Before 1 July, there were concerns that food supplements and nutraceuticals would become significantly more expensive due to the impending new GST structure, which includes a maximum GST rate of 28%.
As it stands, nutraceuticals, as well as health and fitness supplements, are now subject to 18% GST (the second highest tax rate), an increase from the previous 12% tax rate. Meanwhile, the tax on pharmaceutical products has risen from 5% to 12%. In the top tier of the new GST structure are coffee and protein concentrates — among others — which are now taxed at 28%.
Sandeep Gupta, vice chairman of the Indian Drug Manufacturers’ Association’s (IDMA) national nutraceutical committee, believes supplements comprise a “major sector missed out by the GST Council”, since they do not fall under any existing category or classification with regards to the new GST structure.
Criticising the lack of clarity from the GST Council, he said: “This could create chaos and gross violations due to wrongful interpretations by regulatory authorities. The industry is left with no option other than to follow Akin Rule 4.”
The rule in question dictates that goods that cannot be classified in accordance with existing government rules “shall be classified under the heading appropriate to the goods to which they are most akin”, which in this case is packaged and ready-to-eat foods.
While most nutraceutical products are indeed packaged and ready-to-eat, Gupta believes it is necessary for them to be placed under a specific classification in the new GST system, and be subjected to 12% GST, as opposed to the current 18%.
He revealed that the industry had expected nutraceuticals to be taxed at the lower rate of 12%, “since these products are beneficial to human health, and may prevent numerous illnesses diseases that could be life threatening”.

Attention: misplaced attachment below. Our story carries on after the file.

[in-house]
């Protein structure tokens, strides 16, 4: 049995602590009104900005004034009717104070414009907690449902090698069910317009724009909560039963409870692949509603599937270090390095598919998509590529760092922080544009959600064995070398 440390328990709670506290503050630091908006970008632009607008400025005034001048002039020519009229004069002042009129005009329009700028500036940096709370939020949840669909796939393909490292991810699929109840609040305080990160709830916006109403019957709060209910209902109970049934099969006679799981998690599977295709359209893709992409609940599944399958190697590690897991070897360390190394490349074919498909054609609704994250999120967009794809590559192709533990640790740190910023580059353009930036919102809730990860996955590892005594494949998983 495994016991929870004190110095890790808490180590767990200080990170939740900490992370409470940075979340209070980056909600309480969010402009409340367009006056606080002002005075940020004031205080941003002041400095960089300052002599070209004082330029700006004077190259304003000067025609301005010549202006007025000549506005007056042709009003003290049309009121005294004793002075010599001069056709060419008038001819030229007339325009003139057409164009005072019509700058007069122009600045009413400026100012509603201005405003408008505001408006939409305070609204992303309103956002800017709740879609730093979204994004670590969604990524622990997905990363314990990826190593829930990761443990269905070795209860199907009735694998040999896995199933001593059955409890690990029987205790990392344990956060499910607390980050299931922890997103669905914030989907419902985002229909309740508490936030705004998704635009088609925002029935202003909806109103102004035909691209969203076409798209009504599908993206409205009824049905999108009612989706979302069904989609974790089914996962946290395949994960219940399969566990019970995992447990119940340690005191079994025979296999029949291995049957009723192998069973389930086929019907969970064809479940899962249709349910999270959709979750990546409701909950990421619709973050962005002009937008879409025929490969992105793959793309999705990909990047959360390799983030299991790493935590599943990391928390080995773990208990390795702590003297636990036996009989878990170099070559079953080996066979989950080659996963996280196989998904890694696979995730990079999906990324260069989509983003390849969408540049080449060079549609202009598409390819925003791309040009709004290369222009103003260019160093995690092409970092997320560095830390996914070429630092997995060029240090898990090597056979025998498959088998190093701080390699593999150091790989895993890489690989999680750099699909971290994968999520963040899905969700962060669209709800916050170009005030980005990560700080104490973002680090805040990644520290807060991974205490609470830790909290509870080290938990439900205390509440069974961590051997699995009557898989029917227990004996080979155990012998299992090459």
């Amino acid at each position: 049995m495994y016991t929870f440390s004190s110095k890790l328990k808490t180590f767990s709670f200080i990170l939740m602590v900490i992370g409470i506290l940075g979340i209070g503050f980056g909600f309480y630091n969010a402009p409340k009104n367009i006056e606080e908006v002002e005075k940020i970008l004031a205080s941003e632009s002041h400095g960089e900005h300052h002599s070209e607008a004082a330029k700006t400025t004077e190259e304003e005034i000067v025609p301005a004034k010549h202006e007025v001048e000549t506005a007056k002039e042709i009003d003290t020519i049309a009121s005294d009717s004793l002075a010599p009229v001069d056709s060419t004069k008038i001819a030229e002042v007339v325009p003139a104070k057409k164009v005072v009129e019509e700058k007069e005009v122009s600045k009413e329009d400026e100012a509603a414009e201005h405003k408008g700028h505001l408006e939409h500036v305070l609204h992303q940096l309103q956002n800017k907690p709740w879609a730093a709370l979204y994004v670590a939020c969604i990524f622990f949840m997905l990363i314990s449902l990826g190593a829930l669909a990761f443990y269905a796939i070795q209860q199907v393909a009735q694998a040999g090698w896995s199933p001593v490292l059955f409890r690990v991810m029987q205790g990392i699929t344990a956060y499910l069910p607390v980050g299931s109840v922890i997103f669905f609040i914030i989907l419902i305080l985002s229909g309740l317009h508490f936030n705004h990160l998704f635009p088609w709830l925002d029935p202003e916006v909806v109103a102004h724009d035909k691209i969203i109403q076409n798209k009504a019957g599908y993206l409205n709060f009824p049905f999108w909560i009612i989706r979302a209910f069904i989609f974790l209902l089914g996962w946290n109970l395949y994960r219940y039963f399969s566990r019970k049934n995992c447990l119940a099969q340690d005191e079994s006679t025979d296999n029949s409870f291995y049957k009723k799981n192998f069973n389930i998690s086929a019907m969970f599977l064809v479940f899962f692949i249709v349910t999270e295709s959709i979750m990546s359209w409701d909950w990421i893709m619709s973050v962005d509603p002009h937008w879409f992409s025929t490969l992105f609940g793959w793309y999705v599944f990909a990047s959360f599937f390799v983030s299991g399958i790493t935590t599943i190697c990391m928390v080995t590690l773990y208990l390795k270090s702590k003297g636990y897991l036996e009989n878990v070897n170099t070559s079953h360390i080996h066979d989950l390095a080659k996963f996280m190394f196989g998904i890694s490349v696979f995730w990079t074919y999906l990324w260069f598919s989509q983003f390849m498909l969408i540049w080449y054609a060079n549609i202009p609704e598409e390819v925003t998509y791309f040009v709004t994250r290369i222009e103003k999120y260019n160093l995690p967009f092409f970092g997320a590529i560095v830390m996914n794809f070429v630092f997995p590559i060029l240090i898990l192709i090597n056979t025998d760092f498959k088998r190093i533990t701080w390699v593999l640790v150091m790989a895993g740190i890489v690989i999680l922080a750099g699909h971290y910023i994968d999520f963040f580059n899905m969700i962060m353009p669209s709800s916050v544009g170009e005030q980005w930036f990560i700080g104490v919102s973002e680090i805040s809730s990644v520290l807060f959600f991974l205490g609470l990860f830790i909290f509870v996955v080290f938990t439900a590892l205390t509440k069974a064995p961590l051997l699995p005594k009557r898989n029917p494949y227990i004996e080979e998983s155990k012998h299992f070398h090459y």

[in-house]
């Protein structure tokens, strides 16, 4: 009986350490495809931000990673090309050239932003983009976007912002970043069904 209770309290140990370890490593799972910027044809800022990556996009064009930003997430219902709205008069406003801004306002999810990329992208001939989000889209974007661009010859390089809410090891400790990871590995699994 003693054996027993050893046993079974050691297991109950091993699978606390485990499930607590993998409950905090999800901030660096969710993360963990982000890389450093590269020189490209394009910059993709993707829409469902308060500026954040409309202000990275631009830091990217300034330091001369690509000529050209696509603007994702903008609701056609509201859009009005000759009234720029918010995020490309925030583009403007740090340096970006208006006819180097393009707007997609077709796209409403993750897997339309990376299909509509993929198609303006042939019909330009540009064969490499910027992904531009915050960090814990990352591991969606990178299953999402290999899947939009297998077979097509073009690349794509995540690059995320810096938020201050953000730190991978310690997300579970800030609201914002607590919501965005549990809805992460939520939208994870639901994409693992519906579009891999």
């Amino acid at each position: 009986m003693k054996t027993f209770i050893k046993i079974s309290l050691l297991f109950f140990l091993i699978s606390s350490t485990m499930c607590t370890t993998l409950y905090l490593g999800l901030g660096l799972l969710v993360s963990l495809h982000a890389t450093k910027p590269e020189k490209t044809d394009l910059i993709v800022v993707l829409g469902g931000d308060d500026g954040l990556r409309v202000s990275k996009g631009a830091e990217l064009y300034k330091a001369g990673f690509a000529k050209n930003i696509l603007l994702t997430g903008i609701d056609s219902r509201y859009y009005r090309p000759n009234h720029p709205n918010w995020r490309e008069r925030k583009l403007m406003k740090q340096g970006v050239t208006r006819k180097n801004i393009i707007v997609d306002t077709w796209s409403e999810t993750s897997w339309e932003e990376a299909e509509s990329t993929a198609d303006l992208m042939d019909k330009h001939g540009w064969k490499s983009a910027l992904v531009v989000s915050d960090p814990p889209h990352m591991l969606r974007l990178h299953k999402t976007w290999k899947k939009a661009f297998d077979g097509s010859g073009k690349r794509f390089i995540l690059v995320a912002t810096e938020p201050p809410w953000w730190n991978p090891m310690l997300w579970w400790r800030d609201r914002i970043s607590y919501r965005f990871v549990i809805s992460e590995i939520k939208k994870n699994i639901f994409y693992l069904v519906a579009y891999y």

He pointed to the prevalent issue of malnutrition in India, saying that “nutraceuticals, and health and dietary supplements can make a large difference”.
So far, the IDMA has written to India’s finance minister Arun Jaitley, as well as the prime minister’s office, Ministry of Health, Ministry of Food Processing Industries, and Food Safety and Standards Authority of India (FSSAI) in the hopes of having the 18% GST rate on nutraceuticals revised down to 12%.
Gupta believes increased taxation on nutraceuticals will “limit the entry of new players or start-ups” into the market, and slow down market growth, with established nutraceutical companies likely to put expansion plans on hold.
He also said that the higher GST rates “would mean serious impact on affordability to consumers”, and would severely limit consumer accessibility to nutraceuticals and supplements.
Appealing to the authorities
The IDMA, alongside several other nutraceutical organisations and committees, are at present trying to arrange an appointment with the Ministry of Finance and the GST Council.
Gupta said the association wants to convene a meeting with its members to help the sector seek support to reduce the GST on nutraceuticals to at least 12%, and preferably 5%
This, he believes, “will foster accessibility and affordability”, which will in turn benefit the country’s population in terms of health and nutrition.